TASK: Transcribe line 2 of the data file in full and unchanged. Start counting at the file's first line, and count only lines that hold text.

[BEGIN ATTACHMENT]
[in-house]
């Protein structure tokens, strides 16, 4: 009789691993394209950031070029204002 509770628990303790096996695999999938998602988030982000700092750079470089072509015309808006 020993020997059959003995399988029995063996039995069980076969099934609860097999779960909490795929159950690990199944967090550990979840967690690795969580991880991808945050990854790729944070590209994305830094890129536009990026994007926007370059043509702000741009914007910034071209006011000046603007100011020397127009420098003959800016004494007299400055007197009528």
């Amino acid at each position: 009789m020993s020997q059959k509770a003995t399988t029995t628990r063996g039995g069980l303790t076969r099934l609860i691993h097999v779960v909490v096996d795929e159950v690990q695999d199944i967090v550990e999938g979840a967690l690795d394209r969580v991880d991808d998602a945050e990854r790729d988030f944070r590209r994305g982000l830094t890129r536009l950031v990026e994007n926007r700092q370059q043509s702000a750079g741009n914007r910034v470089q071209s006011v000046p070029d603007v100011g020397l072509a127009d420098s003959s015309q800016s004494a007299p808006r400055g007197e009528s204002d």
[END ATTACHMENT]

């Protein structure tokens, strides 16, 4: 009789691993394209950031070029204002 509770628990303790096996695999999938998602988030982000700092750079470089072509015309808006 020993020997059959003995399988029995063996039995069980076969099934609860097999779960909490795929159950690990199944967090550990979840967690690795969580991880991808945050990854790729944070590209994305830094890129536009990026994007926007370059043509702000741009914007910034071209006011000046603007100011020397127009420098003959800016004494007299400055007197009528």